Diets high in fat and low in dietary fiber have been associated with a higher incidence of colon cancer, possibly by increasing bile acid concentration in the colon. Therefore changes in bile acid metabolism due to beef tallow, corn bran (CB), and soy polysaccharide (SP) feeding were studied. Rats were fed one of four diets for six weeks: 5% beef tallow fiber-free (LF), 20% beef tallow fiber-free (HF), 20% beef tallow with CB (HFCB), and 20% beef tallow with SP (HFSP). HF increased fecal output compared with LF, and HFCB and HFSP increased fecal output compared with HF. HF reduced fecal bile acid concentration by two-thirds compared with LF, although daily bile acid excretion was similar. There was a tendency toward a smaller bile acid quantity in the small intestine with HF than with LF. Neither fiber altered total fecal bile acid concentration or small intestinal bile acid quantity compared with HF. However, 7α-dehydroxy-lase activity in the colon was lower with HFSP than with HFCB. Increasing dietary beef tallow from 5% to 20% in animals fed a fiber-free diet greatly reduced the concentration of bile acids in the large intestine and feces, an effect associated with a reduced risk of colon cancer.
Bibliographical noteFunding Information:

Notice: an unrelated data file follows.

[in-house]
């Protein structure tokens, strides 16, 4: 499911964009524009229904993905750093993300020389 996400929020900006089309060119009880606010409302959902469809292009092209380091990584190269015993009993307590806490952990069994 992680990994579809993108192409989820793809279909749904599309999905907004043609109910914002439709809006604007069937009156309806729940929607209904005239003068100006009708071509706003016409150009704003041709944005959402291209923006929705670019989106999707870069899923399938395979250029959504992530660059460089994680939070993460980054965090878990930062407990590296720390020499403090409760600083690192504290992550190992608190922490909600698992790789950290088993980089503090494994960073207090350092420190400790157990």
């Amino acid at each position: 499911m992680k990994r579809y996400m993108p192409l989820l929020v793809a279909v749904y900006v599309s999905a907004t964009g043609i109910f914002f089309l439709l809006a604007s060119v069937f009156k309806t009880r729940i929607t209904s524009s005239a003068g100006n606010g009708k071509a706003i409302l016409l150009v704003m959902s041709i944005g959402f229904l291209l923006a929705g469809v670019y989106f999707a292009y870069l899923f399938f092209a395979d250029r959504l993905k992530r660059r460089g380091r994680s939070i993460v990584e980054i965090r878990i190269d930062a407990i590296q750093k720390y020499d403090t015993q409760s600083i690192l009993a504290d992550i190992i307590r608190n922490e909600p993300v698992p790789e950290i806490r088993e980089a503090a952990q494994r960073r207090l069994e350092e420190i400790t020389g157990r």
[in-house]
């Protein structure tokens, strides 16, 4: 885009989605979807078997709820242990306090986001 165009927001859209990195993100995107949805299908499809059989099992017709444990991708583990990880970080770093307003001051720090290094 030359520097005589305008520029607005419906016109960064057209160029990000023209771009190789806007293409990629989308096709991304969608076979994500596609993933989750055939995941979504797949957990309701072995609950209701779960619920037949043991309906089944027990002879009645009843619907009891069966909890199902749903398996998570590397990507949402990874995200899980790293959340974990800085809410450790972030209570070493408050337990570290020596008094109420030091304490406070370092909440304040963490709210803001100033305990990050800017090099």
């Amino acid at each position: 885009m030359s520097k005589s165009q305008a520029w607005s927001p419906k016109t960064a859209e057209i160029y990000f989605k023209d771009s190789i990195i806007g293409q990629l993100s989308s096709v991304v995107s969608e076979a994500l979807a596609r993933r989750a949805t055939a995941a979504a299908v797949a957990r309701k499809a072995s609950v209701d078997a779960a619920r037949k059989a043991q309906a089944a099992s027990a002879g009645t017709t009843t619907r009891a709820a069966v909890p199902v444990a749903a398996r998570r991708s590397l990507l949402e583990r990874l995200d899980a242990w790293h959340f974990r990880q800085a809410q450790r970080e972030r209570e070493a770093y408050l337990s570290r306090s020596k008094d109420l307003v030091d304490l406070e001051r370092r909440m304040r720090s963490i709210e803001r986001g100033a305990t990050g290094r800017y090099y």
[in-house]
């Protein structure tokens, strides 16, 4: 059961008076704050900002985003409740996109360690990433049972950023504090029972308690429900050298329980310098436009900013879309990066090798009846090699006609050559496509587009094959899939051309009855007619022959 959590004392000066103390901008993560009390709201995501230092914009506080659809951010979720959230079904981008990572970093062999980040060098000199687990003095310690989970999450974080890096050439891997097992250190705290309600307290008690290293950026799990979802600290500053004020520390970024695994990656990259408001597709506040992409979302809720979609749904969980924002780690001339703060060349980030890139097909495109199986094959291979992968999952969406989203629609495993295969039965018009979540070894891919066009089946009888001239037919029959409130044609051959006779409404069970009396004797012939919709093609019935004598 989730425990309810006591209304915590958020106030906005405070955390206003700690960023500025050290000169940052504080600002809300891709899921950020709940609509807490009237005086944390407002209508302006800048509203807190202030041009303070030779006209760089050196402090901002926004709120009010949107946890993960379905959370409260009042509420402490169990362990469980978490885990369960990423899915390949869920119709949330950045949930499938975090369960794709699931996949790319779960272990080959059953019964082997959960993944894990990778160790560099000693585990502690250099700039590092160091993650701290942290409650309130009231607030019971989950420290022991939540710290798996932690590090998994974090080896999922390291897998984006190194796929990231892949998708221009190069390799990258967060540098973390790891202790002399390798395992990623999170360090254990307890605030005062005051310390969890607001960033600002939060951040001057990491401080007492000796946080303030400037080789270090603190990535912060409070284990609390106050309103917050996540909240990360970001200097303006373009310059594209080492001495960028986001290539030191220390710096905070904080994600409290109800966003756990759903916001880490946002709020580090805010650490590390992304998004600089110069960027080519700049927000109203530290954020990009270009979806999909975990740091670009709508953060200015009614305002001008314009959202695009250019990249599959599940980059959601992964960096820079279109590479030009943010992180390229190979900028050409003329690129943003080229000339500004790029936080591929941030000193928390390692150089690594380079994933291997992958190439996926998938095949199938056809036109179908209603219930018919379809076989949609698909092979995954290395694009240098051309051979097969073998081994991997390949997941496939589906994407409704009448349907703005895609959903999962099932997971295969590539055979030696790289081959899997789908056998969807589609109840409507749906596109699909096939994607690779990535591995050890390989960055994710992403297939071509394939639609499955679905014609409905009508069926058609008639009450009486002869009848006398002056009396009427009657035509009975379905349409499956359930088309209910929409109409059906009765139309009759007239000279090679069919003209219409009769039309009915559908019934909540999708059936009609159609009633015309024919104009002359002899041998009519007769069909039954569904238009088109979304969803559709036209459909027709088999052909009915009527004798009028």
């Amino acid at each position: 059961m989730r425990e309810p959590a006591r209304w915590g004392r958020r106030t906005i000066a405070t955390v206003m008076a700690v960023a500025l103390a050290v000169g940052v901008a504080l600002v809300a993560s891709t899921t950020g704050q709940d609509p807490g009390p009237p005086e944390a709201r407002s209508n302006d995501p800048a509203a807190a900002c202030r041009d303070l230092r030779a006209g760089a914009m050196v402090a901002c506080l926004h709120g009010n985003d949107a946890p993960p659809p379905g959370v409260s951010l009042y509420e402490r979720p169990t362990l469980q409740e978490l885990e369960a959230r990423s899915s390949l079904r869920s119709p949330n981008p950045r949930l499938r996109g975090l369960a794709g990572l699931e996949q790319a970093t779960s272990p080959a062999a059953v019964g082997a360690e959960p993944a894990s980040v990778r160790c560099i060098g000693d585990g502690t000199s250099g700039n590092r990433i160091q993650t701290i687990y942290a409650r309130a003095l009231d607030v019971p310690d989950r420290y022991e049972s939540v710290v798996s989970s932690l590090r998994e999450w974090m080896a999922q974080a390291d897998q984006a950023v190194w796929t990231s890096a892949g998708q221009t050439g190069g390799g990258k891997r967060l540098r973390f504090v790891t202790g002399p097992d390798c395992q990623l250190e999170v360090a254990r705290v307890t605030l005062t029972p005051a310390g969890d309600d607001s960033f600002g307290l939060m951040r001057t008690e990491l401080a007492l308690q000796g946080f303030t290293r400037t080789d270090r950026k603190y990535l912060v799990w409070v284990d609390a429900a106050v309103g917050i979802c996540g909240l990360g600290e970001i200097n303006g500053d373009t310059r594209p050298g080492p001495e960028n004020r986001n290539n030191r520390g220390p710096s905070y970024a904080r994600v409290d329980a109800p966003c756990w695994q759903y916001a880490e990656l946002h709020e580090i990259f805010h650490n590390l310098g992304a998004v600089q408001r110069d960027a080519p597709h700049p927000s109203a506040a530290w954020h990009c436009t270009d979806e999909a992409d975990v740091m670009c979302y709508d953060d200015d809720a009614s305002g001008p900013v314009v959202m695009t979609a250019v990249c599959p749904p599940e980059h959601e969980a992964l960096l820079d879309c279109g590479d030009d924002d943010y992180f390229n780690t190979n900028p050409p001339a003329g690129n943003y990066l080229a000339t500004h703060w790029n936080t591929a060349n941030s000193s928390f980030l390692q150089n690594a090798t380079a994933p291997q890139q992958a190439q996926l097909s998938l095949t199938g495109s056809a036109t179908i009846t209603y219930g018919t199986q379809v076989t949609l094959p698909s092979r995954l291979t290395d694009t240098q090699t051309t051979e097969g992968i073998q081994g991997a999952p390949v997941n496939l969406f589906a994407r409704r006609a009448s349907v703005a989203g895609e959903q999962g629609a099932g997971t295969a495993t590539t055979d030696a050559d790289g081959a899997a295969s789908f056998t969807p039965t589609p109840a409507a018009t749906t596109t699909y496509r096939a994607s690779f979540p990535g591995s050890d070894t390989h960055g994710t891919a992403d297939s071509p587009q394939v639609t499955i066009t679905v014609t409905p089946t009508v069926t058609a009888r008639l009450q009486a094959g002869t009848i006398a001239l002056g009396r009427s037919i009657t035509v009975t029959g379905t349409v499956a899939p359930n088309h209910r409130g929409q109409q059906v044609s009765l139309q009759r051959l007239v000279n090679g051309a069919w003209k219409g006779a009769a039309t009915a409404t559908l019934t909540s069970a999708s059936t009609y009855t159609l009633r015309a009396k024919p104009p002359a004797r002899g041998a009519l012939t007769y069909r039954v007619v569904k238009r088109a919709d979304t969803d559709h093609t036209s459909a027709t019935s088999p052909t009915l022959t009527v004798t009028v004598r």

This investigation was supported by Public Health Service Grant CA-40843 awarded by the National Cancer Institute, Department of Health and Human Services. This is Paper 19-255 of the scientific series of the Minnesota Agricultural Experiment Station on research conducted under the Minnesota Experiment Station Project 18-058. This study was presented in part at the 73nd Annual Meeting of the Federation of American Societies of Experimental Biology, New Orleans, LA, March 1989 and published in abstract form (Gallaher, D, and Chen, C-L: "Effect of High Beef Fat, Corn Bran, and Soy Polysaccharide on Bile Acid Metabolism in the Rat." FASEB J 3, A470, 1989). This work was conducted at the Department of Food and Nutrition, North Dakota State University (Fargo, ND). Address reprint requests to Dr.Daniel D.Gallaher,Dept.of Food Science and Nutrition, 1334 Eckles Ave., University of Minnesota, St. Paul, MN 55108.